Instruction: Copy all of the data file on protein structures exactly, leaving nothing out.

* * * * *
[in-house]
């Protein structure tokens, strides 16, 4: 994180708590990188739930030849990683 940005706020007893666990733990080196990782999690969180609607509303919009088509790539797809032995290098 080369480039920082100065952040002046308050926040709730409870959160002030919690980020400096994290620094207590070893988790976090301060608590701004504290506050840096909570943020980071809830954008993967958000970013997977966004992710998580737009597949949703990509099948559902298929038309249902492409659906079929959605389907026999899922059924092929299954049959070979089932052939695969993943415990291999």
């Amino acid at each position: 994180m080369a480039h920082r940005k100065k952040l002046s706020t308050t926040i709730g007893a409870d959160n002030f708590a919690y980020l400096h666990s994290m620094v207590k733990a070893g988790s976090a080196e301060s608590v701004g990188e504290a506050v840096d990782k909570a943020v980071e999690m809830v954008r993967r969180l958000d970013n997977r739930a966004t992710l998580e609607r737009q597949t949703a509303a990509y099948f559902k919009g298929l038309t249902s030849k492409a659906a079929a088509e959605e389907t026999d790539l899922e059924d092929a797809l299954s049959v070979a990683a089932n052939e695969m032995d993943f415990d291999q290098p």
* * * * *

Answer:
[in-house]
């Protein structure tokens, strides 16, 4: 994180708590990188739930030849990683 940005706020007893666990733990080196990782999690969180609607509303919009088509790539797809032995290098 080369480039920082100065952040002046308050926040709730409870959160002030919690980020400096994290620094207590070893988790976090301060608590701004504290506050840096909570943020980071809830954008993967958000970013997977966004992710998580737009597949949703990509099948559902298929038309249902492409659906079929959605389907026999899922059924092929299954049959070979089932052939695969993943415990291999």
């Amino acid at each position: 994180m080369a480039h920082r940005k100065k952040l002046s706020t308050t926040i709730g007893a409870d959160n002030f708590a919690y980020l400096h666990s994290m620094v207590k733990a070893g988790s976090a080196e301060s608590v701004g990188e504290a506050v840096d990782k909570a943020v980071e999690m809830v954008r993967r969180l958000d970013n997977r739930a966004t992710l998580e609607r737009q597949t949703a509303a990509y099948f559902k919009g298929l038309t249902s030849k492409a659906a079929a088509e959605e389907t026999d790539l899922e059924d092929a797809l299954s049959v070979a990683a089932n052939e695969m032995d993943f415990d291999q290098p």